Middletown School Board Election Focuses On Achievement Gap, New Middle School

This year’s election in Middletown brings political newcomers from both parties to compete for seats on the board of education and preside over what will be a period of change for the school district.

It’s an off year for mayor and common council elections, and the four open board of education seats are at the top of the ticket. Democrats hold a 6-3 majority, and can win a maximum of two seats.

Candidates say the race this year has focused on the need to close the district’s achievement gap and by a proposal for a new middle school. A referendum question is on the ballot that would authorize $87.35 million for a new 6-8 middle school to replace the obsolete Woodrow Wilson Middle School.

State reimbursement would pay for about 56 percent of the $87.35 million.

Board members elected next month will start at about the same time as new Superintendent Michael Conner, who was hired in September to replace retiring Superintendent Patricia Charles.

The Middletown Federation of Teachers has endorsed Edward “C.J.” Ford Jr., Christopher Sugar, Patricia Alston, Sean King and Lisa Loomis.



Loffredo, 72, was elected in 2013 and has been the chairman of the board since 2015. He is the only board of education incumbent on the ballot this year.

He said he has a record that includes an extensive study of facilities culminating in the new middle school proposal, and is proud of the choice the board made hiring Conner, who has finished his job in Norwalk and will start in Middletown the first week of November.

“I learned a lot, and I made myself a commitment that if the opportunity came to run for another term, I would do it,” Loffredo said. “There’s so much more to be done, and I’m looking forward to another four years. I’m getting a positive reaction out there, but the election hasn’t happened yet.”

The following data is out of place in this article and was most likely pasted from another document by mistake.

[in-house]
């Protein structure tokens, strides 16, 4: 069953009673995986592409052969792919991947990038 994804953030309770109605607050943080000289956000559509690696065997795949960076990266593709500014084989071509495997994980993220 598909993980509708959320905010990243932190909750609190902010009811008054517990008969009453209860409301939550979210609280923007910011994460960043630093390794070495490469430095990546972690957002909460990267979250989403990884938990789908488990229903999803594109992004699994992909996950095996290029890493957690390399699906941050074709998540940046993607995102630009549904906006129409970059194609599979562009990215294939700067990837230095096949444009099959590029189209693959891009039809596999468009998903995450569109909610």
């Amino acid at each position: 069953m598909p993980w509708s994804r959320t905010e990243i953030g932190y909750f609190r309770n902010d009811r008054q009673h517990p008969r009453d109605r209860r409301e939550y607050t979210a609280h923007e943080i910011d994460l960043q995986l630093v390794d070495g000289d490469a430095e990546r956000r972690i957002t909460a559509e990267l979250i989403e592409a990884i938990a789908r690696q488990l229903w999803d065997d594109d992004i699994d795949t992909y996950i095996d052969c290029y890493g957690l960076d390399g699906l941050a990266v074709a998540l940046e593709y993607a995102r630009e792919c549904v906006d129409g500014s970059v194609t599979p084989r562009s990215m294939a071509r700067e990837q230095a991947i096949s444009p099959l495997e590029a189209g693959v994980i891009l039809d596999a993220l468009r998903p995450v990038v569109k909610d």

Loomis, a first-time candidate, has been a teacher for 16 years, including the last six in Hartford. She said she is passionate about social justice and is running because she believes there needs to be greater emphasis on equal opportunities for all students.

“I’m tired of people making policy decisions who don’t know what it’s like in the classroom,” Loomis said. “I think with my background I can help the district continue to move in the right direction.”

She said with her experience, she has “the knowledge and passion needed to advocate for kids effectively” as the district tries to address the achievement gap.


Alston was a candidate in 2015, and making a second bid for a seat. Recently she has served as a community representative on the board’s budget committee.

She is a real estate agent and runs an after-school homework assistance program, and said she sees a need for educators to have deeper relationships with parents so students don’t fall behind in their education.

“I’m seeing not a lack of communication but a need for more in-depth communication with the parents,” Alston said. “I meet a lot of parents and children through the after-school program, and I see needs there. I talk to families moving to Middletown, and of course schools have a big impact on where people decide to move. I’d like to see Middletown on that list.”